COLI trims holdings as China property fears rise

As analysts increasingly worry about China property prices, one of the country’s biggest state-owned developers trims its exposure.

China Overseas Land and Investment announced a restructuring this week, moving to focus on top-tier cities as analysts increasingly fret about a property bubble on the mainland.

The company, one of the biggest state-owned property developers in China, announced after trading hours on Wednesday that it was selling some of its assets to a 38%-owned subsidiary, China Overseas Grand Oceans Group (COGO).

The restructuring will allow the company to focus more on tier one and tier two cities, which have a better growth and return prospect. But it should also cut the company’s net gearing by 1%, according to a Bank of America Merrill Lynch’s analyst estimate.

The total sale price is Rmb11 billion, funded with Rmb3.52 billion of cash and a shareholder loan of Rmb7.65 billion.

The deal appears to offer something to both parties. COLI gets to trim its portfolio amid rising fears about prices. But for that reason, COGO appears to have got a bargain-basement deal — it bought the property portfolio at a whopping 49% discount to market value of Rmb20 billion.

Get off my property

China’s property market is booming, but some analysts fear it is booming too much. The number of property sales in the country increased by 38% in the first eight months of 2016, according to the National Bureau of Statistics. The sales area grew by 25%.

But at the same time, non-performing loans and so-called special mention loans are rising. In other words, some companies and consumers are already starting to struggle, and banks may not be far behind them.

“The property frenzy is a serious issue,” wrote ANZ analysts in a note this week. “Household balance sheet and collateral will worsen if real estate price adjusts downwards sharply. Commodity prices would tumble and industrial profits would decline. It could turn out to be a global macro event.”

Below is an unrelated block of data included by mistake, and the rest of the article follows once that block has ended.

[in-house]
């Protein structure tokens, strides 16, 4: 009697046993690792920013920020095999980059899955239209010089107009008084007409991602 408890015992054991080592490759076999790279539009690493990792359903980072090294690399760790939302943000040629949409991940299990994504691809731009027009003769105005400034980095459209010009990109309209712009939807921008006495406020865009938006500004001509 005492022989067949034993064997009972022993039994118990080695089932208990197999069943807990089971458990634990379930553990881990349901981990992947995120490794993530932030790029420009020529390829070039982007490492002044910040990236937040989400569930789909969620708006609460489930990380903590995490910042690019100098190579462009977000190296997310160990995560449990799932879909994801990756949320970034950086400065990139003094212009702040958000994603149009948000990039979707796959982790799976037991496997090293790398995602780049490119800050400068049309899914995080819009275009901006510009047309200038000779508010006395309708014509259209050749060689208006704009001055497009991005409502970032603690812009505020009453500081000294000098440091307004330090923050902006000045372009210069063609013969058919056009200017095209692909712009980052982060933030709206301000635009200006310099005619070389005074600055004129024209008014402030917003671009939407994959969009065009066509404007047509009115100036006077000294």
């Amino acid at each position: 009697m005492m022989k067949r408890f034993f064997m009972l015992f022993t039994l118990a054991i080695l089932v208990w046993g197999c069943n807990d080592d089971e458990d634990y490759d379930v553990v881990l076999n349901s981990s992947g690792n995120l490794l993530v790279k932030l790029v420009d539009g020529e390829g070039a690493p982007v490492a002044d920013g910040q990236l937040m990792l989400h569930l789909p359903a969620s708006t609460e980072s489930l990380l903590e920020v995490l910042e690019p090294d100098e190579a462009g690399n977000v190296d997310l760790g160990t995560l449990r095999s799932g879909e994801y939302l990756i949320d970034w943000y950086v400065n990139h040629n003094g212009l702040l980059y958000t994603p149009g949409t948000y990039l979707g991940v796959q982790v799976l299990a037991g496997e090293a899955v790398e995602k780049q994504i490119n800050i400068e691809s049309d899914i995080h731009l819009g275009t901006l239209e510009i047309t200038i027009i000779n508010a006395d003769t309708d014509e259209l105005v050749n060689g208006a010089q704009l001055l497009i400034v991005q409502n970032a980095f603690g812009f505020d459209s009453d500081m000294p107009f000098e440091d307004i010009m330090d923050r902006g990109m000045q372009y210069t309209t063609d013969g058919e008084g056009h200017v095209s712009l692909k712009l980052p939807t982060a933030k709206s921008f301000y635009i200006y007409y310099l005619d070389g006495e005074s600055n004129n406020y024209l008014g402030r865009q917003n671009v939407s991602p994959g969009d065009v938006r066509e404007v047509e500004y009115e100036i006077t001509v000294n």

The Chinese government has already started to make moves to deflate the bubble. Many cities have tightened their property purchase restrictions and increased mortgage requirements.

In this context, COLI’s move came as little surprise to investors.

“In order to pre-position for the rocky road ahead, COLI has made a wise move to dispose of its lower-tier cities assets before it’s too late,” said a China property portfolio manager based in Shanghai. “Due to tight supply, tier-one cities are highly resilient especially in economic downturn.”

A win-win

Still, analysts think the deal works out for COGO, too. One analyst called it a “win-win” for the two companies.

For COGO, the property portfolio is expected to contribute around Rmb75 billion of saleable volume, which is equivalent to 3.5 times of its contracted sales in 2016, according to an analyst at Huatai Financial.  

Indeed, COGO's stock price rose 3.5% on the Wednesday open. COLI's stock price was roughly inline with the market.

The asset portfolio consists of residential projects in 10 tier three cities including Yangzhou, Huizhan, Huangshan, Weifang, Zibo, Jiujiang and Shantou.

The total disposed gross floor area is 9.52 million square metres, at various development stages. It represents 16% of COLI’s total development portfolio and 28% of the total development assets COLI acquired from CITIC and its parent in 2015 and 2016.

The acquisition is a substantial connected party transaction and is subject to independent shareholders’ approval at the EGM.

The interest rate of the shareholders’ loan is not disclosed. But analysts are estimating the rate to be 4-6% per annum.

The financial adviser for COGO is DBS

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